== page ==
Gila River Pima-maricopa Indian Community, et al., Appellants, v. the United States, Appellee, 695 F.2d 559 (Fed. Cir. 1982)

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US Court of Appeals for the Federal Circuit - 695 F.2d 559 (Fed. Cir. 1982)

Dec. 10, 1982


Alfred S. Cox, Phoenix, Ariz., argued for appellants. With him on the briefs were Z. Simpson Cox, Stephen L. Cox, Alan J. Cox, William R. Hobson, L.J. Cox, Jr., Phoenix, Ariz., Ira I. Schneier, Tucson, Ariz., and Sandra L. Massetto, Phoenix, Ariz.

George R. Hyde, Washington, D.C., argued for appellee. With him on the brief was Asst. Atty. Gen. Carol E. Dinkins, Washington, D.C.

Before FRIEDMAN, RICH, BENNETT, MILLER, and SMITH, Circuit Judges.

BENNETT, Circuit Judge.


The Gila River Pima-Maricopa Indian Community, et al., bring this appeal from a judgment entered October 8, 1982, in the United States Claims Court, denying their claim for certain water rights to the Salt River in Arizona. We affirm in part and reverse in part.

The essential facts found by the trial judge are correct and will be summarized. Appellants reside on the Gila River Indian Reservation in Arizona. They claim monetary compensation for water they say could have been put to beneficial use in the irrigation of their reservation lands but which was used elsewhere by others. The claim arises under the Indian Claims Commission Act, 25 U.S.C. § 70a (1976), and was transferred to the United States Court of Claims from the Commission upon its expiration. The issue of actual damages to which appellants are entitled, if any, has been reserved for further proceedings in the event they establish appellee's liability for depriving them of water rights claimed in the present proceeding.

Appellants have been settled in villages along the Gila River in Arizona since at least the late 1600's or early 1700's and have farmed fields irrigated by the waters of that river. In 1859, legislation was enacted to establish a 64,000-acre reservation along the Gila River to assist the Indians in maintaining a self-sufficient status. Act of Feb. 28, 1859, ch. 66, Sec. 4, 11 Stat. 388, 401. This reservation was surveyed to include all of the Indians' planting grounds then in evidence. See Gila River Pima-Maricopa Indian Community v. United States, 204 Ct. Cl. 137, 494 F.2d 1386 (Ct. Cl.), cert. denied, 419 U.S. 1021, 95 S. Ct. 497, 42 L. Ed. 2d 295 (1974). A series of executive orders later enlarged the reservation to its present size of 372,000 acres. One of these enlargements, in 1879, added 32,000 acres and brought the boundary of the reservation to the junction of the Gila and Salt Rivers, including in the reservation land riparian to 4 miles of the south bank of the Salt River. Except for this comparatively small part of the reservation at its extreme northwest corner, the reservation lies along the Gila River which bisects it from east to west and is exclusively in the Gila River watershed. The United States has constructed water storage dams and reservoirs, and developed groundwater pumping to secure a supply of water for the reservation and other settlements along the Gila River. These facilities have also been beneficial for flood control. Other than for 1,490 acres in the part of the reservation at the Salt River, mentioned above, no canal system has been developed to divert water for irrigation from the Salt River to the Gila River Indian Reservation.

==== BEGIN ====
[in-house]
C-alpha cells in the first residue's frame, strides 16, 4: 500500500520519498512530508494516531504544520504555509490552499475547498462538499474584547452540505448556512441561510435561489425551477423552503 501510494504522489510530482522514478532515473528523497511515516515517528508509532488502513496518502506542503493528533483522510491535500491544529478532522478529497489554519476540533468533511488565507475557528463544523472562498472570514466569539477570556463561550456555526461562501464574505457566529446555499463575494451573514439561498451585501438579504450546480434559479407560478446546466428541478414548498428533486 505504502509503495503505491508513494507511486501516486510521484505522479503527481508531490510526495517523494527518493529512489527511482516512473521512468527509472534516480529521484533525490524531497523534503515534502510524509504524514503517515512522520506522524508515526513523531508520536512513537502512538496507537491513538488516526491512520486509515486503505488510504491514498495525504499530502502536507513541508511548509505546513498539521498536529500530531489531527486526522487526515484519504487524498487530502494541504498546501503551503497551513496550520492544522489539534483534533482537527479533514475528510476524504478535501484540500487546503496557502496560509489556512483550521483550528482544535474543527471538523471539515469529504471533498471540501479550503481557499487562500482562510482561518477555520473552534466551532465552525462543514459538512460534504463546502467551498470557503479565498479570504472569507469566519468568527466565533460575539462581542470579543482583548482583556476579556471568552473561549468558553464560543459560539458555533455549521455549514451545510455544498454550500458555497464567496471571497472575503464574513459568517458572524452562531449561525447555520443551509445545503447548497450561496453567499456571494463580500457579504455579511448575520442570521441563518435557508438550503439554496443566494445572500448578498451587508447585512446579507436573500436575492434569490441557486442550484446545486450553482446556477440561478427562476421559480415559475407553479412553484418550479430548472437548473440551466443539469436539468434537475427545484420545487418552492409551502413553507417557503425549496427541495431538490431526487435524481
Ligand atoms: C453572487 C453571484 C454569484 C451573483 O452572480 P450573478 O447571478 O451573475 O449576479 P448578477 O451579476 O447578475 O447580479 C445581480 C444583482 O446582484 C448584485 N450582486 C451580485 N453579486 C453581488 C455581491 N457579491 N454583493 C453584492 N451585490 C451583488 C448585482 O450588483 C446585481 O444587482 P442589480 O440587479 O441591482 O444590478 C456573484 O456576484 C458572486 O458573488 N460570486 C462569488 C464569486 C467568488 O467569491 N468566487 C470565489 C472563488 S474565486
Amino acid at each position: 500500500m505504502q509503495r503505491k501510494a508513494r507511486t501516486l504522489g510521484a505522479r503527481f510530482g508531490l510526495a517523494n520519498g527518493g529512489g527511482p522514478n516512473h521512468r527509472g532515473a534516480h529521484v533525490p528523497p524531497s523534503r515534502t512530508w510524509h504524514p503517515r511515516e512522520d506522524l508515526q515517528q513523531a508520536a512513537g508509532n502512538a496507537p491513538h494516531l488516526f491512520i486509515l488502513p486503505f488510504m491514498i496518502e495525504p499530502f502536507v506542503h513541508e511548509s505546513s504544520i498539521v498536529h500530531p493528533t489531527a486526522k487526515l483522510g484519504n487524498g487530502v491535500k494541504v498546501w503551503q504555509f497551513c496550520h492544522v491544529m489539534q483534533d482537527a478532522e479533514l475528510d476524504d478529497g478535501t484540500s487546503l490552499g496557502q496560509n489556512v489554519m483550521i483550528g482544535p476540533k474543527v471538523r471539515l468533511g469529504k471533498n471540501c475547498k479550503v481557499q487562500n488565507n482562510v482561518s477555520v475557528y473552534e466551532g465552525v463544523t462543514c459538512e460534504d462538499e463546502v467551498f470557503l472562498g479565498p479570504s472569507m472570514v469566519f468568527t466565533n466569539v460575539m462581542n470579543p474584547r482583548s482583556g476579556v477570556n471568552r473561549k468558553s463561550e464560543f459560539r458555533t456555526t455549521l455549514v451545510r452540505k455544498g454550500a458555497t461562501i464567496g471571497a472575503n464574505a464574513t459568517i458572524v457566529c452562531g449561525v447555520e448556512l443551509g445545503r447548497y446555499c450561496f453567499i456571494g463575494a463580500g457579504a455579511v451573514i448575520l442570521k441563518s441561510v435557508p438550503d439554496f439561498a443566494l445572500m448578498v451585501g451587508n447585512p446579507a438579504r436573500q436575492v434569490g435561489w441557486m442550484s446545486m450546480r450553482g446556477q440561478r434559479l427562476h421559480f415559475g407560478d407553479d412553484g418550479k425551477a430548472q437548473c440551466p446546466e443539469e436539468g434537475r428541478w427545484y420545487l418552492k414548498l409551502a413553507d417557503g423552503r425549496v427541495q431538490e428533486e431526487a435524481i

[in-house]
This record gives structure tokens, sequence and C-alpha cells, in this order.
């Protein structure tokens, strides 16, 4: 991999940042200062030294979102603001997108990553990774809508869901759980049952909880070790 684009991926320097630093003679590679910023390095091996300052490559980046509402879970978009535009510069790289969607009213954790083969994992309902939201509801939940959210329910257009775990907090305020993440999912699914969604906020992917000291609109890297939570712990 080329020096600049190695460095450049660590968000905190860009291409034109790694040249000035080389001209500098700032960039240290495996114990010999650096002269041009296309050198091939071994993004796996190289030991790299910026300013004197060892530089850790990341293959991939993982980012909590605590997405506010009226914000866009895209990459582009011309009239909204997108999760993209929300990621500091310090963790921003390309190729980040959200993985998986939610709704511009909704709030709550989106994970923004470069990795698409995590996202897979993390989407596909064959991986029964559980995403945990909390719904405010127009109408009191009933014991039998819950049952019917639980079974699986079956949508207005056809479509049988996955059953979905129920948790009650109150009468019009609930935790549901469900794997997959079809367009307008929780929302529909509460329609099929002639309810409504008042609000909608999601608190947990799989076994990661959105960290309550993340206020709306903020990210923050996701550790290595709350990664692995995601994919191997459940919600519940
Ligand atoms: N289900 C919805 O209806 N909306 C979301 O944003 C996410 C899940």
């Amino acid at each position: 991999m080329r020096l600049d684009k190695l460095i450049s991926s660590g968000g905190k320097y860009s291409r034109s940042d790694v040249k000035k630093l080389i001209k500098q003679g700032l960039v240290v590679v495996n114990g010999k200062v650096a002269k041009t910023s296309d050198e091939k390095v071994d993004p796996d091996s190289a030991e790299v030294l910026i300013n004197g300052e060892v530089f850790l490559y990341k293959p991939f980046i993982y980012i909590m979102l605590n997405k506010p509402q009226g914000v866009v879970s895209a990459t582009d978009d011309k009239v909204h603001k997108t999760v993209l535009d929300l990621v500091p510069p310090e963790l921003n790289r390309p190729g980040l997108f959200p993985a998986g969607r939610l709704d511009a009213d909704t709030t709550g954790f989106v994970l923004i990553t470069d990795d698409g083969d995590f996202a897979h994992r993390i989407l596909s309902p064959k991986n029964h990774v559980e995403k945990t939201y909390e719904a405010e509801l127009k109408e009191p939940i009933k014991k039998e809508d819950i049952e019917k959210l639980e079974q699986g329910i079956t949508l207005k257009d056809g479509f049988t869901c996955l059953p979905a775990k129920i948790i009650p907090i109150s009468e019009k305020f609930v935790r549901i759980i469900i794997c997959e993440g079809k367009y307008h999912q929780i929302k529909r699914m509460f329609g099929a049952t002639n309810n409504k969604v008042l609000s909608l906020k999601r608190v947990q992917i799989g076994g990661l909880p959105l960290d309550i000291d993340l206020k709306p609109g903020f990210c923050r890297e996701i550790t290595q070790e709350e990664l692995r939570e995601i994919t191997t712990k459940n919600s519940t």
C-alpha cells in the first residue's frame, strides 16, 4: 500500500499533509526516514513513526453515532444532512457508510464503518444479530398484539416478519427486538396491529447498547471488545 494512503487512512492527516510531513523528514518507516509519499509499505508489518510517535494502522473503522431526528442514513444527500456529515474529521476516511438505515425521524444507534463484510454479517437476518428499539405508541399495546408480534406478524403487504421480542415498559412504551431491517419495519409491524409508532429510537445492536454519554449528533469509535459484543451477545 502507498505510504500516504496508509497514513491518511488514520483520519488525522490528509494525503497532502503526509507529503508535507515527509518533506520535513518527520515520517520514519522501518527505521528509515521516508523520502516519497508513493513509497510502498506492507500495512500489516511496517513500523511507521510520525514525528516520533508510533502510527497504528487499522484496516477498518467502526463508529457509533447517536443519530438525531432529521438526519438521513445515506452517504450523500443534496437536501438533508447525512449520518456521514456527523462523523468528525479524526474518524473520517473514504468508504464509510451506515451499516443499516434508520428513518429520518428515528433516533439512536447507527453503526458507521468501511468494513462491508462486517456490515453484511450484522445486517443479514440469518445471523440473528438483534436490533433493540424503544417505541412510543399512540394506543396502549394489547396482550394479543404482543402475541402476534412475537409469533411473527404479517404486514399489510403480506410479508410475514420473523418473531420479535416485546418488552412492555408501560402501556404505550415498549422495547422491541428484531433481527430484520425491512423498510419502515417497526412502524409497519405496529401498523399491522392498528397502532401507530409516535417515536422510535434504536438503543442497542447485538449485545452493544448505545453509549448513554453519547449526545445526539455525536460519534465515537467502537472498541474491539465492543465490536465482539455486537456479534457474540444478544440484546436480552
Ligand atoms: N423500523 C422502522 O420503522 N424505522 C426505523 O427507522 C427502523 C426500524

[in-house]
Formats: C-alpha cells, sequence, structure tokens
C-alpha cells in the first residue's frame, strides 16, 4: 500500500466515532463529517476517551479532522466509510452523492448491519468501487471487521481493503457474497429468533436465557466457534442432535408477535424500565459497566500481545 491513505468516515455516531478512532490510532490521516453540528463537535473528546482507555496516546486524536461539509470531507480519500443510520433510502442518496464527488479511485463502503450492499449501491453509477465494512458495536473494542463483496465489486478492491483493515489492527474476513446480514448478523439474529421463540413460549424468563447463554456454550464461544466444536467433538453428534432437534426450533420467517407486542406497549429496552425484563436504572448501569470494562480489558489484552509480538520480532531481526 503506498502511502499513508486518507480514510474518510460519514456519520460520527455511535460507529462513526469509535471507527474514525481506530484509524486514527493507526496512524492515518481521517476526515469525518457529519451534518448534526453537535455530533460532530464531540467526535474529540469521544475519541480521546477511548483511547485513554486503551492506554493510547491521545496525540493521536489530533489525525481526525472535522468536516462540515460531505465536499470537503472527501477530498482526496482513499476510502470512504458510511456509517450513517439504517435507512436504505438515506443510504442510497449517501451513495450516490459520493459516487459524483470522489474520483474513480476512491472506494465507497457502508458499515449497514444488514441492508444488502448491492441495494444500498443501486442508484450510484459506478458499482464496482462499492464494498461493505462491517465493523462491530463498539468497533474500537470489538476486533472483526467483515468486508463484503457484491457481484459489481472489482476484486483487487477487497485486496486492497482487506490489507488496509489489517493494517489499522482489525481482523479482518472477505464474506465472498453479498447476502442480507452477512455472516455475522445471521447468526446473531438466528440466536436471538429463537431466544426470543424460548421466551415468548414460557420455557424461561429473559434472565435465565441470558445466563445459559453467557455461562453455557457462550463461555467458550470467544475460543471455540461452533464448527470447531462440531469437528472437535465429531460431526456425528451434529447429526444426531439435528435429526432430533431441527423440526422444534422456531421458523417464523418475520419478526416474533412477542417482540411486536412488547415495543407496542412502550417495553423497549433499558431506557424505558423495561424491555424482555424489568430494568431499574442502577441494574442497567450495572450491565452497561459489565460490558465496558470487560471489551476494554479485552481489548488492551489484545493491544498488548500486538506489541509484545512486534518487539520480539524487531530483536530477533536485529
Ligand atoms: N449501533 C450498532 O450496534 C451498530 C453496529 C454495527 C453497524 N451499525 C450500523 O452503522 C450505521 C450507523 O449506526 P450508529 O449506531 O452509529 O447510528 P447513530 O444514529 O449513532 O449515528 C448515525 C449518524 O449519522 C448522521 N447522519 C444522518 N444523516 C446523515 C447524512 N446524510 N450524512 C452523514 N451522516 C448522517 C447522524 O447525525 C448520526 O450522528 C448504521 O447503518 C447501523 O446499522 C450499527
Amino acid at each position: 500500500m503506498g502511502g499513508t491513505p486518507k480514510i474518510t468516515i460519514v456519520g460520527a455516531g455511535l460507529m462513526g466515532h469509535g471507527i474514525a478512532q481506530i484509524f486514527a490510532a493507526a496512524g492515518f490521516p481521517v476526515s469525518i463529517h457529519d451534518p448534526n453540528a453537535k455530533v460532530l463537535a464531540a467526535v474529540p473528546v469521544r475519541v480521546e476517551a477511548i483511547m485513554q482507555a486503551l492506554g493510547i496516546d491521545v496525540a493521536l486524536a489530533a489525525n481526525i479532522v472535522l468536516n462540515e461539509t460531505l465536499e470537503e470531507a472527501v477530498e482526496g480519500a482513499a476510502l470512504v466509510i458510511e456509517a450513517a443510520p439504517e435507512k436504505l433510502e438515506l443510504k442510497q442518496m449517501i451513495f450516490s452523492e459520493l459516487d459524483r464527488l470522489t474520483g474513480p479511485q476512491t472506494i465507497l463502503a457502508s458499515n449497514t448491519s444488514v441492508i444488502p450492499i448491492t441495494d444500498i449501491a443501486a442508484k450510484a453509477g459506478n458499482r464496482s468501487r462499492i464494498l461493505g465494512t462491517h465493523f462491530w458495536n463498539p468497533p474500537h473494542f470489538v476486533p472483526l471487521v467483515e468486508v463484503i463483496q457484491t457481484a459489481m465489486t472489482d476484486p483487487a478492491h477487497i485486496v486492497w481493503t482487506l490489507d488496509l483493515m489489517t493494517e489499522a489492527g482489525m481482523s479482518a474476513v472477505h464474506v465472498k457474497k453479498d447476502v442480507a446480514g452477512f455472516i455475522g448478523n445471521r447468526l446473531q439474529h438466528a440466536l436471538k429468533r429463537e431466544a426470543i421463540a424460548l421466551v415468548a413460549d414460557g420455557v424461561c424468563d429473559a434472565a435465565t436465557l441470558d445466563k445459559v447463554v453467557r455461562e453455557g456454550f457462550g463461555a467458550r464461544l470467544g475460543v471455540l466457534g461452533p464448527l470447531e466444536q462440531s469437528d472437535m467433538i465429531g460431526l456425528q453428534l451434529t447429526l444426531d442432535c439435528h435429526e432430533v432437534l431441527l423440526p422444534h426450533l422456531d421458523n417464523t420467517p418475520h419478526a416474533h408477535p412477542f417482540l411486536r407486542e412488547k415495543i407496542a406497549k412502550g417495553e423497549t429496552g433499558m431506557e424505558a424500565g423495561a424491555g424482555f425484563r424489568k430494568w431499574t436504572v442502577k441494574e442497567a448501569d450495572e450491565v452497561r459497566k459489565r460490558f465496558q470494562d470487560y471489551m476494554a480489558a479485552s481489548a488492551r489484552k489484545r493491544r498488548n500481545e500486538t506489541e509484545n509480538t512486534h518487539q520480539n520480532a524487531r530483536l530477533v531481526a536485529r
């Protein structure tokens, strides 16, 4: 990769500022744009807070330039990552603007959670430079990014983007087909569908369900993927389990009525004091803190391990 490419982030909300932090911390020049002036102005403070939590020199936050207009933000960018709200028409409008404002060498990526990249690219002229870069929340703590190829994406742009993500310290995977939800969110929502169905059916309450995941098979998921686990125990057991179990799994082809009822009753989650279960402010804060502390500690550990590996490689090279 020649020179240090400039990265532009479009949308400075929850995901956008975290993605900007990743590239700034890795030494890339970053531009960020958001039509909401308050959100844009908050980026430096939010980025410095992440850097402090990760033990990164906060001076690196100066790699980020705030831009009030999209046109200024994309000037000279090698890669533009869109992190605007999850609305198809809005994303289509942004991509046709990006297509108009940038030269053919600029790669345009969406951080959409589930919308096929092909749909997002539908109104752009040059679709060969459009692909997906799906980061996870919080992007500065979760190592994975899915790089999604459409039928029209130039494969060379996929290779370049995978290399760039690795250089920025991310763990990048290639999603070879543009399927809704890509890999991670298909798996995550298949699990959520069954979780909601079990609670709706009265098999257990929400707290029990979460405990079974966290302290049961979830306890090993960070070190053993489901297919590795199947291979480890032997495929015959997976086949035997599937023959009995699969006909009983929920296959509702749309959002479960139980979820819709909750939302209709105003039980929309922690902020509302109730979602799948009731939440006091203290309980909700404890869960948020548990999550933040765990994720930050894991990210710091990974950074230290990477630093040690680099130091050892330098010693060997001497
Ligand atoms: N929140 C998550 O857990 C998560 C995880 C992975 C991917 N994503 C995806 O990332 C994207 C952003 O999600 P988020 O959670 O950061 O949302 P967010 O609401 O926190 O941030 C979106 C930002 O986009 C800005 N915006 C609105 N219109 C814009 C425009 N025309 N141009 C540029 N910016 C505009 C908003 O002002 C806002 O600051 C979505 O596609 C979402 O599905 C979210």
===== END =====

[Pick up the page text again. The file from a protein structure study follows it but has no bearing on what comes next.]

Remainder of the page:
Appellants assert an entitlement to the waters of the Salt River to irrigate 113,498 acres of land on the Gila River Indian Reservation, representing all the practicably irrigable land on the reservation. Their claim to compensation is premised on the loss of the Salt River water which the trial judge found would, on an annual basis, require 550,465.3 acre-feet measured at the farm headgate or over 600,000 acre-feet at the diversion point, and about 4.85 acre-feet per acre per year.

Appellants' claim to Salt River water is based on the so-called "Winters doctrine." In Winters v. United States, 207 U.S. 564, 28 S. Ct. 207, 52 L. Ed. 340 (1908), the Court established the principle of "reserved" water rights for federal government lands. It held that in withdrawing federal land from the public domain and reserving it for a federal purpose such as an Indian reservation, the government, by implication, reserves appurtenant water, then unappropriated, to the extent needed to accomplish the purpose of the reservation. Applying this doctrine, the Court sustained an injunction barring those diversions by upstream landowners that deprived the Fort Belknap Reservation of water that was needed to change the nomadic habits of the Indians assigned to that reservation so as to cause them "to become a pastoral and civilized people." 207 U.S. at 576, 28 S. Ct. at 211. The Winters doctrine was reaffirmed in Arizona v. California, 373 U.S. 546, 595-601, 83 S. Ct. 1468, 1495-98, 10 L. Ed. 2d 542 (1963), and Washington v. Fishing Vessel Ass'n, 443 U.S. 658, 685-86, 99 S. Ct. 3055, 3074, 61 L. Ed. 2d 823 (1979).